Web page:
An unpaid internship, Eric Schwarz likes to say, changed his life.
At age 19, Schwarz took a semester off from the University of Vermont to volunteer for Gary Hart’s 1980 Senate reelection campaign. The experience gave him job skills, self-confidence, and a professional network, leading to another political internship and, eventually, his first job.
But Schwarz acknowledges that he could not have done that first internship without the financial support of his parents and that many less affluent students never get similar opportunities.
That’s why he cofounded College for Social Innovation, a new Boston organization that lets college students receive full academic credit while spending a semester as unpaid interns in the social service sector. Students continue paying tuition during their internship, but they incur no additional costs and their college graduation is not delayed.
Less wealthy students are sometimes unable to take advantage of internship programs because some of them don’t offer college credit. And unpaid internships during the summer or school breaks aren’t an option for low-income students who need to earn money for tuition.
With that in mind, 60 percent of College for Social Innovation’s participants are low-income, minorities, or first-generation college students. The program does not pay its interns, Schwarz said, because doing so would make the program much more difficult to grow and expand.
“An internship with a great mentor can be the difference-maker in someone’s career, but low-income kids don’t tend to have access to those life-changing internship opportunities, so we’re trying to give them that,” said Schwarz, who created College for Social Innovation with Lisa Jackson, who’s spent nearly two decades working in Boston’s nonprofit and philanthropic sectors.
This fall, 14 students from Clark University in Worcester and the University of New Hampshire — the program’s two partner schools so far — are participating. They’ve been paired with 14 Boston-area groups, including Codman Academy Charter Public School, Freedom House, PlayWorks, Strong Women Strong Girls, and the city of Boston’s Department of Innovation and Technology. Each week, students spend 32 hours interning, as well as one evening and one weekday in seminars, and every participant is paired with a mentor.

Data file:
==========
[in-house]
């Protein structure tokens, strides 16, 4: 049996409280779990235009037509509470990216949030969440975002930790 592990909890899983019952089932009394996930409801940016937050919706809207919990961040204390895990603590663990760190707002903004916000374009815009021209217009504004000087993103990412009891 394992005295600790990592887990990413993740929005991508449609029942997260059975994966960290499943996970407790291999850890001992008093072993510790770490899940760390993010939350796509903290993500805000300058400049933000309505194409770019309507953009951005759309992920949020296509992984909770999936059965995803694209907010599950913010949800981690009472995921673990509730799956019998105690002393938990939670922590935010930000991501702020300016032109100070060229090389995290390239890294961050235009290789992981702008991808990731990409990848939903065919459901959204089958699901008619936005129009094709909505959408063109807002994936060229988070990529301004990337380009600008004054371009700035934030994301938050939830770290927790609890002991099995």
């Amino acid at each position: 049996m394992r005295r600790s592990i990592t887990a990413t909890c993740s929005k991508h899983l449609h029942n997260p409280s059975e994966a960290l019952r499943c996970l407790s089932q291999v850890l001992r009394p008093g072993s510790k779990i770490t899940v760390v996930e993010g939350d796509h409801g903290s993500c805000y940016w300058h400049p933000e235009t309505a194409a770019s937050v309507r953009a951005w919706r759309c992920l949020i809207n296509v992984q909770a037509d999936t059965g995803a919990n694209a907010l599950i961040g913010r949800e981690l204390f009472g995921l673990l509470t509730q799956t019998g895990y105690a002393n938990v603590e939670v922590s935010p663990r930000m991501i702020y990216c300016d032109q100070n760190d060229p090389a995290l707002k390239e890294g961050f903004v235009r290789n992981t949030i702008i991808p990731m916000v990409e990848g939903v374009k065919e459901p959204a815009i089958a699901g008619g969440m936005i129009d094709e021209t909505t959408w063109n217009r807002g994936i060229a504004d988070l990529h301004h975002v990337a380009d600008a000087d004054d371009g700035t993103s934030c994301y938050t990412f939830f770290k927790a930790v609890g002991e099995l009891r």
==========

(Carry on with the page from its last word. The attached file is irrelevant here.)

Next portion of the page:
Cambridge resident and Clark sophomore Linda Mindaye, 19, who was born in Ethiopia, is interning at Citizen Schools.
“I didn’t want to take time off from school, but I wanted to find ways to get hands-on experience in a classroom and get credit for it,” she said.
“This program offers the middle ground of being in a classroom while staying in college and graduating on time” through an internship that emphasizes creative problem-solving in the social sector.
College for Social Innovation was similarly appealing for Sean Fogarty, 27, a self-described nontraditional student from Exeter, N.H., who just entered his senior year at UNH, where he’s majoring in sustainable agriculture and food systems.
“I had been working at a research lab on campus, but I was missing out on the ability to gain credit for that,” he said.
Through his internship at Green City Growers, which installs and maintains urban farms and vegetable gardens in Boston, he’s getting work experience without sacrificing academic credit.
Clark Provost Davis Baird said the college is rethinking its approach to education by putting more emphasis on experiences outside the classroom, and College for Social Innovation “fits perfectly with that focus,” he added.
“Consistent research says this generation cares very deeply about having a career that will make an impact on society,” said Fiona Wilson, executive director of UNH’s Center for Social Innovation and Enterprise.